Reductions have been made under all tariffs on machinery for carbonizing lignite coal. This will be very important to the western provinces, and to the eastern provinces as well; in the future this should have a great effect on the development of this industry in Canada. Reductions have been made under all tariffs on machinery for making clay products, which industry now is being developed in western Canada. This will be of great importance to the brick and tile industry; no one will deny that. In addition, reductions under all tariffs and free listing under the British preference have been effected on all unspecified machinery, the importations of which amount to millions of dollars. Some of the machinery affected includes air compressing machinery, cranes and derricks, icing and refrigerating machinery, metal working machinery, pulp and paper mill machinery, power pumps and parts, steam and other shovels, steam boilers, internal combustion engines, steam engines, switches and switch boards, spark plugs and magnetos, rheostats, controllers and motors, fuses and fuse plugs and so on. We have also free listing from Great Britain and reductions under all tariffs on electrical apparatus of a class not made in Canada, including electric light fixtures, electric light bulbs, lamp shades,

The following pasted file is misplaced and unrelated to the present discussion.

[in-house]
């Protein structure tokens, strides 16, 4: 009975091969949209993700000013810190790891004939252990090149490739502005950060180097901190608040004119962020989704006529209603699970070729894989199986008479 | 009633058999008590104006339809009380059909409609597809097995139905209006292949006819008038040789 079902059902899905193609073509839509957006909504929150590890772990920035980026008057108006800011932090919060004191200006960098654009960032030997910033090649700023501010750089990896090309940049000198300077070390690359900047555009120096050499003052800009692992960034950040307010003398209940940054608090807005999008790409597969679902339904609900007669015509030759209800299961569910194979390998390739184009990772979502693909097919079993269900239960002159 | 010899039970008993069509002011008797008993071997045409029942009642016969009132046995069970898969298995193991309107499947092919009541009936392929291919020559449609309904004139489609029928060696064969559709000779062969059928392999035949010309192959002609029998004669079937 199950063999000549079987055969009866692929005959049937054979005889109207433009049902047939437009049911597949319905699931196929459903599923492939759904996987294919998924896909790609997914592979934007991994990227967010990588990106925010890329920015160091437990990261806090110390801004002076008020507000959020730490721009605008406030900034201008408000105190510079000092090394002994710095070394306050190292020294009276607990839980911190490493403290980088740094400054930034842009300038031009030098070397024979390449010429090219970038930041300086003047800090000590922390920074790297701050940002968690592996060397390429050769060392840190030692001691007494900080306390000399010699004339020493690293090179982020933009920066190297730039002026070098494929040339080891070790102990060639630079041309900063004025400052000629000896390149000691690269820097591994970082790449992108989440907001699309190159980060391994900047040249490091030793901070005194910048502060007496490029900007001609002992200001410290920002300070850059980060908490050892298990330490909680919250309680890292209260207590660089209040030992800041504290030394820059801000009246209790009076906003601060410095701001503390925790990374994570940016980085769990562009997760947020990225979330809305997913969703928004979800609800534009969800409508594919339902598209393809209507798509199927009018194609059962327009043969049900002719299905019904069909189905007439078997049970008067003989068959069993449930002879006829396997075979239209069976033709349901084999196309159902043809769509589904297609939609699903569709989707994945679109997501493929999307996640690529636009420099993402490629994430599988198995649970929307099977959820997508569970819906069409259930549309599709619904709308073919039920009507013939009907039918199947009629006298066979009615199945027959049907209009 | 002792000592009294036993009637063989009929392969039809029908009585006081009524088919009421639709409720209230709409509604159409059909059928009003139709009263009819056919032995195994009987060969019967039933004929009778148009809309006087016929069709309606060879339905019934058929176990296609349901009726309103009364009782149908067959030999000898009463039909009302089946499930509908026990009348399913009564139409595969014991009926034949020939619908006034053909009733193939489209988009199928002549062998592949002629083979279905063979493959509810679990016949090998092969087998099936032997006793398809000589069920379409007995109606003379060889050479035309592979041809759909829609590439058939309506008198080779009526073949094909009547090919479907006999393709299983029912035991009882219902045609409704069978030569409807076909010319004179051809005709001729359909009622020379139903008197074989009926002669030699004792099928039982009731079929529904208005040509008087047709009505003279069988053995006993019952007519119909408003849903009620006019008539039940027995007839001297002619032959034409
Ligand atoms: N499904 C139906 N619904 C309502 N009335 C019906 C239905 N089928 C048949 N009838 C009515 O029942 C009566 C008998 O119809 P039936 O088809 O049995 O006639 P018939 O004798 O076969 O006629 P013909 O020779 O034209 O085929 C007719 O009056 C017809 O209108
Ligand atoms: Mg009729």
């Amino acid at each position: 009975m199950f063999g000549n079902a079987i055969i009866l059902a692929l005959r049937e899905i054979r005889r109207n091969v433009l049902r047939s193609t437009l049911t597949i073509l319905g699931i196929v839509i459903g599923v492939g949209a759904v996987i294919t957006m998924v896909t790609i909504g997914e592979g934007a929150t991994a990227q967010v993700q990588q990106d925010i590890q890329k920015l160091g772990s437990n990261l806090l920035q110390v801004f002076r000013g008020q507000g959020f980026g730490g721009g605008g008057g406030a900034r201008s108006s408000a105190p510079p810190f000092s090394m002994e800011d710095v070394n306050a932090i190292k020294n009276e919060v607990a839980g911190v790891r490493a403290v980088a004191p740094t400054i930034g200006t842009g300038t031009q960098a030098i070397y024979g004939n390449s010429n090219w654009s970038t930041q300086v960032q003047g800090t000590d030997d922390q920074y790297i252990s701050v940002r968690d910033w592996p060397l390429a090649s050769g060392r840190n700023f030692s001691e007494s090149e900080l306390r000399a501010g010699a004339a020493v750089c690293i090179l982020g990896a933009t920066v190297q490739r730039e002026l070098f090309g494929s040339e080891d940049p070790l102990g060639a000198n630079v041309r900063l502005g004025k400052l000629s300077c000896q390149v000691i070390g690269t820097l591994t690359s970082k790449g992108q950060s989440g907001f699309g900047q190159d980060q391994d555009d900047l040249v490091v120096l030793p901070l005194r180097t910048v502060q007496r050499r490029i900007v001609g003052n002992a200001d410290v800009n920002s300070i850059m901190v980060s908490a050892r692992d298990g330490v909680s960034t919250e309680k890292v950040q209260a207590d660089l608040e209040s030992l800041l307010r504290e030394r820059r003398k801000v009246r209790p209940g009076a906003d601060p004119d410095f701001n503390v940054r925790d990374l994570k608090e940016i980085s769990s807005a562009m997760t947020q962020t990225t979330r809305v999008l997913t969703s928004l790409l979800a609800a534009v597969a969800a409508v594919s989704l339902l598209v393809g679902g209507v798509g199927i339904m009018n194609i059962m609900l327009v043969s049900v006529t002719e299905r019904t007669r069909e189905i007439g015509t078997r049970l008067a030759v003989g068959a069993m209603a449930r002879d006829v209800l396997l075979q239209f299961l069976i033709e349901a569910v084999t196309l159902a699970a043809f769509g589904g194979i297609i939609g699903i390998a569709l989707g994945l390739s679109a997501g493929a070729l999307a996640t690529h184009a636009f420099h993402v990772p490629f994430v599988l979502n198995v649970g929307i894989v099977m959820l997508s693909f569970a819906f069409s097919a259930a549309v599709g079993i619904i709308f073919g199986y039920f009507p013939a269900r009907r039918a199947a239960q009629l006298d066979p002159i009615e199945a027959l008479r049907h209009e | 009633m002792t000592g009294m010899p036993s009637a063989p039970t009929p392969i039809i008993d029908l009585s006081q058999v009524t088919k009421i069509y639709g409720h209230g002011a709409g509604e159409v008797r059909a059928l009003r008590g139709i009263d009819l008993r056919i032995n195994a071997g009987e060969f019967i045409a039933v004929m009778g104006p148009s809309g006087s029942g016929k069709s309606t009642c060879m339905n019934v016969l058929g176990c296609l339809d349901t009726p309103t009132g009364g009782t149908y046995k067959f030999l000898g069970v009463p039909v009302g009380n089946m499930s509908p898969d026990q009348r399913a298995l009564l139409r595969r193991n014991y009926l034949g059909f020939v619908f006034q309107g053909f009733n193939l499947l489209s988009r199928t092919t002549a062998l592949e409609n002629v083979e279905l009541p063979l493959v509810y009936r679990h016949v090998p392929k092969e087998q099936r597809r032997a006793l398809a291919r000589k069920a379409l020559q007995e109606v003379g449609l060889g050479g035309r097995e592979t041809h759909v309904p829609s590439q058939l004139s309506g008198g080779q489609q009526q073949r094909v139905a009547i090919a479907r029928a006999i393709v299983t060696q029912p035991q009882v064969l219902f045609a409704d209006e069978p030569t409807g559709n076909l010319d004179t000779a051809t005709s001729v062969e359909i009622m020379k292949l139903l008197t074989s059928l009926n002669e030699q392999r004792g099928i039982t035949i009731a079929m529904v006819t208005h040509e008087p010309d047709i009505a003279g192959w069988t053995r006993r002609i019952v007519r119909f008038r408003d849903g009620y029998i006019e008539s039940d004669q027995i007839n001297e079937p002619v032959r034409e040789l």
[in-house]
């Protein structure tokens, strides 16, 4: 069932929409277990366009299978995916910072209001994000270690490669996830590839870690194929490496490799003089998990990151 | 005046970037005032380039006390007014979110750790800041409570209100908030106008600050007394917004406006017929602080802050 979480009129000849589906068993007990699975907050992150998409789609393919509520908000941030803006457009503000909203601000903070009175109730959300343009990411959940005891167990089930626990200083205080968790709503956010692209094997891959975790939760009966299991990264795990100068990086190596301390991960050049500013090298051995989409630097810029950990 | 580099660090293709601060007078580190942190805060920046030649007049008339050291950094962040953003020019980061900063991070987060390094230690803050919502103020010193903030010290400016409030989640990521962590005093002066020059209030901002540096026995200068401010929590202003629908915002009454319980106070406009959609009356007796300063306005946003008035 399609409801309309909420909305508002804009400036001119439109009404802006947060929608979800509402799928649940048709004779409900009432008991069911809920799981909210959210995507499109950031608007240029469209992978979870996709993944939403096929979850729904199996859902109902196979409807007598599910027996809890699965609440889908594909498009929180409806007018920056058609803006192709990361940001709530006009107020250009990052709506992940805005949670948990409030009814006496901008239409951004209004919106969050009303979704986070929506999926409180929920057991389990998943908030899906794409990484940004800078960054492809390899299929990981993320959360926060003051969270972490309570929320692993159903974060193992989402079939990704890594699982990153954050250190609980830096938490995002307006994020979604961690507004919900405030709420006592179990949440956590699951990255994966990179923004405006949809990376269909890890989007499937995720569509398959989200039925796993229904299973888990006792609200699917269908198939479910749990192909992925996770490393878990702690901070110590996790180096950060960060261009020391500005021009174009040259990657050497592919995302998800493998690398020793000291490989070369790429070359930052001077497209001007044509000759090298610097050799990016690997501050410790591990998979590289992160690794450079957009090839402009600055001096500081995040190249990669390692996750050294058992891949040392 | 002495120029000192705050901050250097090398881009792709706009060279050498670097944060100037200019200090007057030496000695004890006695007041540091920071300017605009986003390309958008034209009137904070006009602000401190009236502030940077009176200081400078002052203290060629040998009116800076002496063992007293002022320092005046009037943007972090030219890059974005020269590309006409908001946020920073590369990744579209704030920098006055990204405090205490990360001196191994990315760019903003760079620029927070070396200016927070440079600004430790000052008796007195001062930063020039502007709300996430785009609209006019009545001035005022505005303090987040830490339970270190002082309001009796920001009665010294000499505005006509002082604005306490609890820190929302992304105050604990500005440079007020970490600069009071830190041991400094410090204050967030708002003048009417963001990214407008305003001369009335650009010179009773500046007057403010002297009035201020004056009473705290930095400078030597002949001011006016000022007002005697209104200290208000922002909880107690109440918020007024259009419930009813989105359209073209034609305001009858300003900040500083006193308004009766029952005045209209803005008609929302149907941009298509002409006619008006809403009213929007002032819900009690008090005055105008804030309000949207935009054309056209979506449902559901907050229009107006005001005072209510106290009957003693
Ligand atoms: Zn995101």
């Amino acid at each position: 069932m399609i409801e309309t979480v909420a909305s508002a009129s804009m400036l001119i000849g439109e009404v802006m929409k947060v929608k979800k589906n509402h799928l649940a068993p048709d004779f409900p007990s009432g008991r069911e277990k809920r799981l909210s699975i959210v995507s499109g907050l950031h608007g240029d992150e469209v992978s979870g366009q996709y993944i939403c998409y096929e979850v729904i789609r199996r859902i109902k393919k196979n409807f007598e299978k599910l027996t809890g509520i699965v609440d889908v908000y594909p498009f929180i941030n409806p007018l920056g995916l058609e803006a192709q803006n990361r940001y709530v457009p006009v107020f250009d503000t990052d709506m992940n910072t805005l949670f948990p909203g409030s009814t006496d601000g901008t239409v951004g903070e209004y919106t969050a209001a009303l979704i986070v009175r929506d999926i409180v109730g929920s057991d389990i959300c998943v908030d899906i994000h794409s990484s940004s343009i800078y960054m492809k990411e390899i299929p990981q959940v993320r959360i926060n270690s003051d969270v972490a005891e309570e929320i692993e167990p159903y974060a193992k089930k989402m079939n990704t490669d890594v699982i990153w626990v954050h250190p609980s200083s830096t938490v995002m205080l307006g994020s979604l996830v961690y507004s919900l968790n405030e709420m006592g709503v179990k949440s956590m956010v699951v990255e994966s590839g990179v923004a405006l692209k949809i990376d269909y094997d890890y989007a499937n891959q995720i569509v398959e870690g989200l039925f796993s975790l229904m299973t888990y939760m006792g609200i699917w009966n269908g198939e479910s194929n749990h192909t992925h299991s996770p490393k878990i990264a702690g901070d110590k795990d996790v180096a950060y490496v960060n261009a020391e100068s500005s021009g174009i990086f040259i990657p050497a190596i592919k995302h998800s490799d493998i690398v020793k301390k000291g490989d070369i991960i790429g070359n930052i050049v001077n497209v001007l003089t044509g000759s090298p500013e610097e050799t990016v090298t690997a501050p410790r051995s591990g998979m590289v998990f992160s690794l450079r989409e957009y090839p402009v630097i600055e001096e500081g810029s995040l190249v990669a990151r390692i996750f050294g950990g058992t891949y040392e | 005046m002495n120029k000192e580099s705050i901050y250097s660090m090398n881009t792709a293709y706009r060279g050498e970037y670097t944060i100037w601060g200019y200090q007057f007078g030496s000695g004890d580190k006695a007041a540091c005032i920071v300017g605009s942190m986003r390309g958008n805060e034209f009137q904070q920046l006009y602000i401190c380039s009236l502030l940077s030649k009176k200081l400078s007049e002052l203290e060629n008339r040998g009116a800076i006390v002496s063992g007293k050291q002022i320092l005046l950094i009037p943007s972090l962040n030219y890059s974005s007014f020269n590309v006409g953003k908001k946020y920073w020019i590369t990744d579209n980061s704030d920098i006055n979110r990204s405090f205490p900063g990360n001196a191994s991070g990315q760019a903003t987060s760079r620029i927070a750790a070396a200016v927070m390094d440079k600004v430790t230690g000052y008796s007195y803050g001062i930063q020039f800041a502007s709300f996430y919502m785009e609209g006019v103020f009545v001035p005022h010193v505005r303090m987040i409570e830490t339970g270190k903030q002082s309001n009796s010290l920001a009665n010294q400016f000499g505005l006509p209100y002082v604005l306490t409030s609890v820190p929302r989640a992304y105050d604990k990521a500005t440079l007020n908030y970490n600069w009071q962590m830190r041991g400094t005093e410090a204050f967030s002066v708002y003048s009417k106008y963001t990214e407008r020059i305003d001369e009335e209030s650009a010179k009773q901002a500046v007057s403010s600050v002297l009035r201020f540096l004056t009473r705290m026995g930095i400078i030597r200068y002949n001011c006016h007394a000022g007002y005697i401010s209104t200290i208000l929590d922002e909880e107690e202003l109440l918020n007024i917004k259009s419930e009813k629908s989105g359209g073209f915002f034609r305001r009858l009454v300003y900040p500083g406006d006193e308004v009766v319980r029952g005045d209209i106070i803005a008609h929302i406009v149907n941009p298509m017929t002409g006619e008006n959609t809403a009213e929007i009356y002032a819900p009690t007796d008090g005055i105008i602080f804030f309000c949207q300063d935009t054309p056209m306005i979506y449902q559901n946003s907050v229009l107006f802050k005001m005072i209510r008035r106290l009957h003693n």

1978 COMMONS

The Budget-Mr. Stewart (Edmonton)

gas meters, flashlights, headlights, enamelled hollow ware, plain hollow ware and tinware for shipping milk or cream. I am not going to say very much about tea; there will be no argument about that, but I might mention that there have been reductions under all tariffs on hand or power washing machines, sewing machines, vacuum cleaners, floor polishers and domestic refrigerators. There have been reductions also in the British preference rate on enamelled kitchenware, enamelled bath tubs, lavatory equipment and so on, which Great Britain is equipped to produce. All parts of Canada will benefit by this reduction. Reductions ranging from 7 to 15 cents per pound have been made effective on tea already.